A day on the rails with the Rail Explorers | local sports

Snap! Snap! Snap!

That’s the constant sound we heard on Sunday as we pedaled along the old Cooperstown-Charlotte Valley Railroad tracks. Pat and I and some friends decided to go to Milford and take the two hour Rail Explorers tour along the upper Susquehanna River.

“Okay”, you ask, “what is a Rail Explorer?”

It is a wagon that can hold two or four passengers. You sit in “comfortable” seats and pedal six miles down the valley, take a short break, then pedal back.

“Wait a minute! Did you cycle? You expect me to cycle 20 km? Are you crazy?”

It’s not what you think. Pedaling is easy and each car has electric assistance so everyone can do it.

They have two car sizes. Tandem Explorers have two seats. The car is six feet long and weighs 350 pounds. The Quad Explorer seats four people and weighs 700 pounds. It’s safe and it’s fun. They can hook cars together to accommodate groups of up to ten.

Pedal railcars date back to the 1850s. They were once used to move railway workers and track maintenance equipment. But these are different. These are modern, state-of-the-art, glossy red versions.

Imagine touring the valley in an eco-friendly vehicle with absolutely zero emissions; they basically have little or no impact on the environment. After all, the tracks are already there.

After a brief safety talk by one of the workers, we left Milford station. The tracks continue north through farm fields with acres and acres of corn.

Water-filled swamps and forested areas provide possible glimpses of wildlife. People often see deer and other animals, but we were limited to two chipmunks and a red squirrel – but we were in the very last car. Perhaps those who were in front saw others.

Soon the Susquehanna River was on our right. Being so close to Lake Otsego, it’s not very big. We passed Cooperstown Dreams Park and soon crossed an old railroad bridge. Its massive steel beams were suspended across the river in 1896.

A few miles further we crossed County Road 11C which runs from Hyde Park to Road 33 (near the meadows and the county jail.)

As we drove along, I wondered how they were going to turn the cars around. A few hundred yards further, at the old abandoned Phoenix Mills Bridge, I discovered.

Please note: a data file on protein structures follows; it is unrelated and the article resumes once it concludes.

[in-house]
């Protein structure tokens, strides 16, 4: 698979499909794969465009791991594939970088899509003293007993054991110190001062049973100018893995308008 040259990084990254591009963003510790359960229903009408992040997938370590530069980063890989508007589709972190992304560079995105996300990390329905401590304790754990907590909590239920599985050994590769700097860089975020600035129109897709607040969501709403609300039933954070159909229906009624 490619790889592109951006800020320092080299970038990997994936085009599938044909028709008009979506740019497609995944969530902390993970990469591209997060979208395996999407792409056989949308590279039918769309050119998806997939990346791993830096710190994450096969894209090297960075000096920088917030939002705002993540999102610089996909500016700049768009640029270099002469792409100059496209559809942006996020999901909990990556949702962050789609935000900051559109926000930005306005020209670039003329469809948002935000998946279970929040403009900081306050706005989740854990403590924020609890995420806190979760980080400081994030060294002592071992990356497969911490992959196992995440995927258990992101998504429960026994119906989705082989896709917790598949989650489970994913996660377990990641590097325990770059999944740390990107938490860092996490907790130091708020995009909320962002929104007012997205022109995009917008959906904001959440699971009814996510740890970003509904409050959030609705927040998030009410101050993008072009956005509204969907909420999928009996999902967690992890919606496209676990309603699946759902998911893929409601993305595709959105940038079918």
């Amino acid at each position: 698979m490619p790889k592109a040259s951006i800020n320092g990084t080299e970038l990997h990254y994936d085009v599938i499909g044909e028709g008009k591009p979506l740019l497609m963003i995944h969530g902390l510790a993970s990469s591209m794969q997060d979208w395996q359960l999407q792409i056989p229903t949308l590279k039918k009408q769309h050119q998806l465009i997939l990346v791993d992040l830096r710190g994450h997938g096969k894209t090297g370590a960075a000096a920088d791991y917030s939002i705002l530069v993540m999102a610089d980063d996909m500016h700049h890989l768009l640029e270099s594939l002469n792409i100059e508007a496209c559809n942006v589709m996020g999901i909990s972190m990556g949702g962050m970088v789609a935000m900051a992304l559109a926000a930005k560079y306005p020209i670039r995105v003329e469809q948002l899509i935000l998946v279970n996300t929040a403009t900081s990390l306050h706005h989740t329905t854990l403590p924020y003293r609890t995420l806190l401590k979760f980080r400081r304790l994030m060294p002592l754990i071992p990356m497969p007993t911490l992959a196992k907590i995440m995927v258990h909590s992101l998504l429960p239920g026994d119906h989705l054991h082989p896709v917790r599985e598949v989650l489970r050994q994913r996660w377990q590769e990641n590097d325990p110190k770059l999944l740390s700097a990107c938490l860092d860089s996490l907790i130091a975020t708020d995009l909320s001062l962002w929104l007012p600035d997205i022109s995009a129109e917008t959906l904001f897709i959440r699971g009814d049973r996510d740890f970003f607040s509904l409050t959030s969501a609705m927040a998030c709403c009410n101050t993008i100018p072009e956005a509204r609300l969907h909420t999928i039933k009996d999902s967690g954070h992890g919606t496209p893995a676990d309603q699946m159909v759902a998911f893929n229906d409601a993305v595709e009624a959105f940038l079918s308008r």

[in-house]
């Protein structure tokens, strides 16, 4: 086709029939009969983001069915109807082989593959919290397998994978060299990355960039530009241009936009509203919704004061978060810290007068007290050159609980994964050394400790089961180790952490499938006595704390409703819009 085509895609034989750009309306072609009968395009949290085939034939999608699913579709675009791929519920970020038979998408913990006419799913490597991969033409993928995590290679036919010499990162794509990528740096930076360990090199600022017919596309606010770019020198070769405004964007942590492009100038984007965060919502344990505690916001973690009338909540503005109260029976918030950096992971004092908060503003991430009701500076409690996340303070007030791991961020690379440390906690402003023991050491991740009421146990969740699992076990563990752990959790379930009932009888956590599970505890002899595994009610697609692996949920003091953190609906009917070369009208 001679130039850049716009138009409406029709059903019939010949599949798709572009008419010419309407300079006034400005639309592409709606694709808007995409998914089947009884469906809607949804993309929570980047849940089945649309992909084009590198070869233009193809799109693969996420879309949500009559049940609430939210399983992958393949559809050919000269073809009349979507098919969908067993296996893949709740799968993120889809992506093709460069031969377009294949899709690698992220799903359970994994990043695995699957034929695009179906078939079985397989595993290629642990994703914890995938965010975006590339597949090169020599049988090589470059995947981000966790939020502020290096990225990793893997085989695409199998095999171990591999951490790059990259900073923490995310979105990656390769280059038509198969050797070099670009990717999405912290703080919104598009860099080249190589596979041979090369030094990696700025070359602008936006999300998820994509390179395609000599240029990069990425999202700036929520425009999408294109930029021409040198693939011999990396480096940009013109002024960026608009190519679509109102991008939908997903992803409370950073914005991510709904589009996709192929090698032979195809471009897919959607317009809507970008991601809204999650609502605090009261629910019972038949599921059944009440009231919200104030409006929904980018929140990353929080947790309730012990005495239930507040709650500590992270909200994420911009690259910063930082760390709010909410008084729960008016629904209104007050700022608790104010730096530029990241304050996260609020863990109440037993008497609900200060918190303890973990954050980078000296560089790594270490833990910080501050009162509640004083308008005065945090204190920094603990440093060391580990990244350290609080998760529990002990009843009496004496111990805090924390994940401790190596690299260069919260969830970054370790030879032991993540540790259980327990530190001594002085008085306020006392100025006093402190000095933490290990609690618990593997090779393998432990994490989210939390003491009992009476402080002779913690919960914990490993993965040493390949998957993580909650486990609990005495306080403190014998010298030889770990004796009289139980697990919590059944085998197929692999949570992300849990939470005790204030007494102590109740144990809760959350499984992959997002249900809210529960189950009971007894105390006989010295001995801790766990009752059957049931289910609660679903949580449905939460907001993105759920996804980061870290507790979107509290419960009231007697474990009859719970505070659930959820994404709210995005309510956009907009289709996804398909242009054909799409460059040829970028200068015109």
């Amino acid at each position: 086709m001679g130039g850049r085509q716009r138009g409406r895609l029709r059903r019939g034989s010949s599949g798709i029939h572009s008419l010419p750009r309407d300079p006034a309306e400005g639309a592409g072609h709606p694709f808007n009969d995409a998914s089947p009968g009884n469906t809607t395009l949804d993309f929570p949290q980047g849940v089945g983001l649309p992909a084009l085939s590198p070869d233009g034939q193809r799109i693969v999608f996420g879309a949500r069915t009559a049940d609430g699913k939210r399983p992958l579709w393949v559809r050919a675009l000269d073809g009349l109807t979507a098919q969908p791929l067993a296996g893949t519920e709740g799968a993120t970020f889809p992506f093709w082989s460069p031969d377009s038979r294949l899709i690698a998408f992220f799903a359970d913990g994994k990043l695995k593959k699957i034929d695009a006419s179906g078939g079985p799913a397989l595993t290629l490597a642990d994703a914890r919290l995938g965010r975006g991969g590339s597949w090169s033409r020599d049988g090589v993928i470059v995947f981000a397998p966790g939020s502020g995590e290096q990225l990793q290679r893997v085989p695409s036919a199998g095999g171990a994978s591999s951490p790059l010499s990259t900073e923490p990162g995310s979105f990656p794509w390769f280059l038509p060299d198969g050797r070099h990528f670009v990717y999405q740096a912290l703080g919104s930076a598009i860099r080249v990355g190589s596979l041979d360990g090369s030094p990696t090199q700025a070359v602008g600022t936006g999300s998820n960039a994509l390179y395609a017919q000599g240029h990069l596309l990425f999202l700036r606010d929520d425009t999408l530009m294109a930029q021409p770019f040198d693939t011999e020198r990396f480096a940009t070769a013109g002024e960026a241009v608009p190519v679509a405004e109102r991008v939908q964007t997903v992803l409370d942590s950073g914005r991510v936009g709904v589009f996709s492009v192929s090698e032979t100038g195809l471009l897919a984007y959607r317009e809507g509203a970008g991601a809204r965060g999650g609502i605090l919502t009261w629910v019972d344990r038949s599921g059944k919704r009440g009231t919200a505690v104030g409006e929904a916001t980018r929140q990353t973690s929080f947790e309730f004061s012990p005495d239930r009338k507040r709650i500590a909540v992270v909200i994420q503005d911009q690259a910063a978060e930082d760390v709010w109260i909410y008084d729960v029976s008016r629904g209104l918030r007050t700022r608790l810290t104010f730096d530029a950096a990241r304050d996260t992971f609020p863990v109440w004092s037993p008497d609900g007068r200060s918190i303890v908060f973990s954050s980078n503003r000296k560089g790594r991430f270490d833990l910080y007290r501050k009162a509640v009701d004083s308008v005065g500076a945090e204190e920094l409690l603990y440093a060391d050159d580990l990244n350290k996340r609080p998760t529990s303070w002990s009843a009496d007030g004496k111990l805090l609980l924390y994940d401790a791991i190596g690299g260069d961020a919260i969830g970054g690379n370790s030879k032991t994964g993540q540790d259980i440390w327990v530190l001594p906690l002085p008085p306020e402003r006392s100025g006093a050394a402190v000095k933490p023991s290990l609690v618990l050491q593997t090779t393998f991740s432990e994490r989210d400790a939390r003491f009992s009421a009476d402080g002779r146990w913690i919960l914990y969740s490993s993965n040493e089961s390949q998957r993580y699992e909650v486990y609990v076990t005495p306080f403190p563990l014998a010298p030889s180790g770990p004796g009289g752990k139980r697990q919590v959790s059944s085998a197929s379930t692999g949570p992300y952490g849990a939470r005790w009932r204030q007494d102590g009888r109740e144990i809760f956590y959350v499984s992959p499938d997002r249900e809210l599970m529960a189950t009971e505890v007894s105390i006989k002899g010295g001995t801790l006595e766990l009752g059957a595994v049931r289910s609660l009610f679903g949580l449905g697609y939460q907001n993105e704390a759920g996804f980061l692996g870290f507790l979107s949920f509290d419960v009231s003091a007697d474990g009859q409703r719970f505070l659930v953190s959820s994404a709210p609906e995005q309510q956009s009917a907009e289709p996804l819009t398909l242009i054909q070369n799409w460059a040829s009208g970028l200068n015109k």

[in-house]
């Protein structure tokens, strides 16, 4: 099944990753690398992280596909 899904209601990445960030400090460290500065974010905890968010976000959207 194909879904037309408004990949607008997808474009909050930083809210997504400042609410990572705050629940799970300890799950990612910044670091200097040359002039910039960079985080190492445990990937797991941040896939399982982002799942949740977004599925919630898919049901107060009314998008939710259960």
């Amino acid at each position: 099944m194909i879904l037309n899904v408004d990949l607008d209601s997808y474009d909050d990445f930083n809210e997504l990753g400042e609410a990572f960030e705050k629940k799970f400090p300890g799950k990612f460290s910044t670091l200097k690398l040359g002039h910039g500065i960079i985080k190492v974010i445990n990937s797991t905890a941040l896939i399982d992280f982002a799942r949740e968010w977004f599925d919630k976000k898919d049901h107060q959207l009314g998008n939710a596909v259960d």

We all unloaded and had a few minutes for a break. Each car was moved forward and stopped above a battery-powered elevator and turntable. Once off the tracks, workers easily swung the car around and lowered it onto the tracks. Within minutes we were ready for the return trip.

About a mile down the trails there is an almost imperceptible descent. We didn’t need to pedal and almost doubled our speed. There was nothing but the wind in our faces and the vibration of the wheels on the track joints causing the ever constant slamming, slapping, slapping.

I enjoyed most of the trip. I just wish the seats leaned back a bit and had a bit more padding. My butt hurt when we got back to the station.

Other than that, the visit was very pleasant. It is a wonderful outing for families and children. I think children should be old enough to sit in their own seat and can be restrained with a seat belt. The good thing is that they don’t have to pedal; they are just there for the ride.

Rail Explorers has additional locations in the Catskills, Rhode Island, Las Vegas and Boone, Iowa.

It’s always fun to do something different, and the day was still young. After the ride, we drove to Cooperstown and had lunch on the outdoor patio overlooking the lake at the Blue Mingo Grill, a few miles north of the village on Route 80.

Sometimes Otsego County residents can travel for half price. We were lucky the day we left. Check it out and have fun.

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